In British Columbia, resource roads are currently administered under several different pieces of legislation by several different government organizations, including the Ministry of Forests, Lands and Natural Resource Operations; the Ministry of Transportation and Infrastructure; the Ministry of Energy and Mines; and the BC Oil and Gas Commission.

The existing legislation provides for different tenures; levels of enforcement; approval processes; and standards for construction, maintenance and deactivation. Some legislation is results-based, some requires approval of prescriptive plans and some contains no regulatory standards at all. As resource development activity and road construction costs have increased, so have the problems associated with the current regulatory frameworks.

To address this issue, the B.C. government is currently developing the Natural Resource Road Act (NRRA), which will:

  • regulate construction, maintenance, deactivation and use of resource roads;
  • harmonize resource road management and administrative processes; and
  • enhance resource road safety by establishing consistent rules for all road users and creating consistent construction, maintenance and deactivation requirements.

What it will do

The road permitting process will be consistent and efficient across agencies. All regulated users with vehicles greater than 11,794 kilograms will be required to contribute to road maintenance costs. Consistent road-use rules will improve user safety, while aligned and effective deactivation rules will standardize the process across industrial sectors and the land base. In addition, there will be improved opportunities to inform road deactivation decisions and keep low-hazard roads open.

What it won’t do

The NRRA will not obligate small businesses to maintain resource roads for other users, and it will not privatize resource roads. Industrial road users will not be forced to subsidize a competitor – although they will be obligated to contribute their fair share toward road maintenance. Land-use decisions will remain within their existing frameworks. While the NRRA will look at opportunities for registered users to take over maintenance of resource roads to a level commensurate with their use, it is not the intent of the NRRA to keep all resource roads open at the risk of weakening environmental standards or risking road user safety.

NRRA and the mining sector

Here’s what we’ve heard from the mining sector through our engagement process:

Q: Ongoing and unfettered access to claims and mines is critical to our industry. Will that change?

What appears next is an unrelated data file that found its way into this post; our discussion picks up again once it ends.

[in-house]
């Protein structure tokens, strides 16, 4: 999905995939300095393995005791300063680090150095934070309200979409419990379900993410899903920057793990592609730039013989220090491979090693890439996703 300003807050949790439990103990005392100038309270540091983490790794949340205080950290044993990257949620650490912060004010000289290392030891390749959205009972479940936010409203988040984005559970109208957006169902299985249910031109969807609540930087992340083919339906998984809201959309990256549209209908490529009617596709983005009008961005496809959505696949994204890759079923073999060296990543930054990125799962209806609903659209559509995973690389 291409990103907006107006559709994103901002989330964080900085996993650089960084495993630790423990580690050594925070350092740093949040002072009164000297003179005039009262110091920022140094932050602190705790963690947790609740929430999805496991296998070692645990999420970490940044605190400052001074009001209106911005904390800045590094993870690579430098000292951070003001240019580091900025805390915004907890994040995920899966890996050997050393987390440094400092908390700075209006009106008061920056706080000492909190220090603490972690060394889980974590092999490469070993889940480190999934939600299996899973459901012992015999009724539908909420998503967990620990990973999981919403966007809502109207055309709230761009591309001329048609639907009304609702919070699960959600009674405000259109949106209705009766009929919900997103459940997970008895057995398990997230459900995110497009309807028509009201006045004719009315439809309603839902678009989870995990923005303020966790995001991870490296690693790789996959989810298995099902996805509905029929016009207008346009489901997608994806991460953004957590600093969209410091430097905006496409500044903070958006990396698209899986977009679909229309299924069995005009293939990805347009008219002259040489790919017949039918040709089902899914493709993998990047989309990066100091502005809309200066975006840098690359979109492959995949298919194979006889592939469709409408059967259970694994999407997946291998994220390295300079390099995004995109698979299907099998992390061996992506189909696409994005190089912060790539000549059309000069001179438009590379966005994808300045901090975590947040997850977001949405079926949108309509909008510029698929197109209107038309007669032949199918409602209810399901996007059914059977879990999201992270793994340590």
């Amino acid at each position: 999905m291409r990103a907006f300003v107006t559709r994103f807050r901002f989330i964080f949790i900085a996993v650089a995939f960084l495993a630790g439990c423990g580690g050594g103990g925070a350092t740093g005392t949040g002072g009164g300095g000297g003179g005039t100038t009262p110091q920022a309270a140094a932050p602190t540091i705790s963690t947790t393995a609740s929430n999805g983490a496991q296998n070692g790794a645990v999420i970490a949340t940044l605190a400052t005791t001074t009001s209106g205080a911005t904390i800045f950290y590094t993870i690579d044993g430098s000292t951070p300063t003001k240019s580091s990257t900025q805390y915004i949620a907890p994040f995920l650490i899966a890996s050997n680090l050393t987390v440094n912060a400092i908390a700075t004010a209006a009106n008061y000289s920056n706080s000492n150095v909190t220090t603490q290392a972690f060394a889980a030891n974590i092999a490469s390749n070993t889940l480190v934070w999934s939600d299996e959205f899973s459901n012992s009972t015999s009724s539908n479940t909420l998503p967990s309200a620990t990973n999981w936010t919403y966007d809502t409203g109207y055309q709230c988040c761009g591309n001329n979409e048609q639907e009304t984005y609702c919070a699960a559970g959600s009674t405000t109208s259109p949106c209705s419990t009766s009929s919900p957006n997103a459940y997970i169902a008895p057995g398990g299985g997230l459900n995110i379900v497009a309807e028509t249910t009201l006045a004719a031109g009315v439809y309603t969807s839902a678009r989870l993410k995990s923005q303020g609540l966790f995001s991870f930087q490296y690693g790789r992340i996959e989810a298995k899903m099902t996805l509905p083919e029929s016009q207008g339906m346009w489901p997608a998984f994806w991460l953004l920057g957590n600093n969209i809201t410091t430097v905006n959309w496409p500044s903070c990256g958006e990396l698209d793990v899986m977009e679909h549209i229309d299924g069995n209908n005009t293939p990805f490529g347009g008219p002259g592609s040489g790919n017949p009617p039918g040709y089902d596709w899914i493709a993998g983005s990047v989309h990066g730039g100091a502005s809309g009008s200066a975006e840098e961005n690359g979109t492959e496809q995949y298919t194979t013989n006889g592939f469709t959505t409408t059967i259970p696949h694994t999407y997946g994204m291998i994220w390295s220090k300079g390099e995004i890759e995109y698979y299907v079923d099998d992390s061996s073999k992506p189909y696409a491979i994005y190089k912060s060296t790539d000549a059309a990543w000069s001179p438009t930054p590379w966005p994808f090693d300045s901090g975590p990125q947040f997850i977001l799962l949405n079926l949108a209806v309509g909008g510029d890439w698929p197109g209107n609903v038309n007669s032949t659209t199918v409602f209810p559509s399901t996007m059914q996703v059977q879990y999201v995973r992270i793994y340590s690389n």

A: No. The government will continue to develop the NRRA with an open roads concept in mind.

Q: Is the NRRA a way for industry, by decommissioning roads, to address legally defined liability issues at the expense of public access?

A: No. The 2012 Occupiers Liability Act explicitly limits the liability of the maintainer of a resource road. All others use the road at their own risk, as long as the maintainer has not intentionally created a danger for others or acted in reckless disregard for the safety of others. This is an important component for any government, business or user group considering taking over resource road maintenance. Under the NRRA , resource roads will be maintained and deactivated to a level commensurate with use while abiding by these principles.

Q: There is a feeling that the “liability and safety versus public access” equation isn’t being balanced. Is the Province looking for other ways to ensure that liability issues are dealt with, so that roads can remain open even if the size or quality of the road is downgraded to a minimum level?

A: While some roads will be closed once industrial activities and maintenance are complete – due to the risk to either the environment or the safety of resource road users – not all roads will need to be permanently deactivated. Our proposed electronic road management system will notify other registered users that a particular road will be deactivated at least 90 days prior to that work. User groups can express their interest in taking over maintenance activity at a level commensurate with their own needs (i.e., a minimized level of access), and the exiting maintainers can deactivate to a lower level. Some low-hazard roads may be left open without a maintainer, at the discretion of the statutory decision maker, if it is determined that ongoing access is preferred and potential liability issues are managed.

Next steps

The B.C. government will continue to engage AME BC representatives to provide opportunities for review, comment and valuable feedback during policy development.

Author

  • Lyle Knight is the manager of resource roads for the B.C. Ministry of Forests, Lands and Natural Resource Operations.